Failure to follow procedure prevents payment for home health services
Case name: Lemmons v. Ryder Integrated Logistics, Inc., No. 106,153 (Kan. Ct. App. 03/16/12, unpublished).
Ruling: In an unpublished decision, the Kansas Court of Appeals held that a worker's wife was not authorized to be his home health care provider.
What it means: In Kansas, nursing services by a member of an injured worker's family must be approved in advance by the treating physician.
Summary: A worker sustained a spinal cord injury while working that rendered him permanently and totally disabled. The employer offered to provide him with around-the-clock in-home attendant care. The worker declined but agreed to 45 hours of care per week by a caregiver. The worker and his wife found the presence of the caregiver in their home to be intrusive. The worker sought to have his wife substituted as the attendant care provider and to have her compensated for her services. He discharged the caregiver. The Kansas Court of Appeals held that the wife was not authorized as the worker's home health care provider because he failed to follow the proper procedures.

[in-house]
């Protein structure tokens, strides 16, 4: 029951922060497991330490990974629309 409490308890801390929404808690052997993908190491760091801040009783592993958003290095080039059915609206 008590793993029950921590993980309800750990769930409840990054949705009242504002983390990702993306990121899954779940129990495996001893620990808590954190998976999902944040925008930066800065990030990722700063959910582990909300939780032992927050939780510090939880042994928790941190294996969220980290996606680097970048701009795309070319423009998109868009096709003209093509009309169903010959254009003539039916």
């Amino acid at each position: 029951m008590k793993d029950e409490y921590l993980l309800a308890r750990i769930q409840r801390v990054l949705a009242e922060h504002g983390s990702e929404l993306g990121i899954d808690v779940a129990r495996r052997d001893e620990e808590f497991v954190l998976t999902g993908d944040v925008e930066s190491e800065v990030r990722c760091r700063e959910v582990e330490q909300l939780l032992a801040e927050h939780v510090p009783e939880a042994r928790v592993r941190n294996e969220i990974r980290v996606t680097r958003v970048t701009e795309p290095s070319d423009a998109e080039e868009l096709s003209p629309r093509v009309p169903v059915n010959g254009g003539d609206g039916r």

The law provides that a worker can obtain nursing services himself if the employer neglects or refuses to provide such services. Here, the employer did neither. It offered to provide him with constant nursing care, but he eventually dismissed the service entirely.
Also, if the services of a health care provider are not satisfactory, another provider can be appointed. Here, there was no evidence that the care provided was unsatisfactory.
The court pointed out that the wife had no nursing training. Also, nursing services by a family member must be approved in advance by the treating physician. The treating physicians commented that the wife was "capable" of providing attendant care to the worker, but their comments were not "advance approval."
The worker also argued that he was entitled to more than 45 hours per week of assistance. The court declined to resolve the issue since it determined that the wife was not entitled to compensation as a home health caregiver. The court said that if he sought compensation for a home health provider in the future, evidence of his current need for home health care would be considered.
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May 21, 2012
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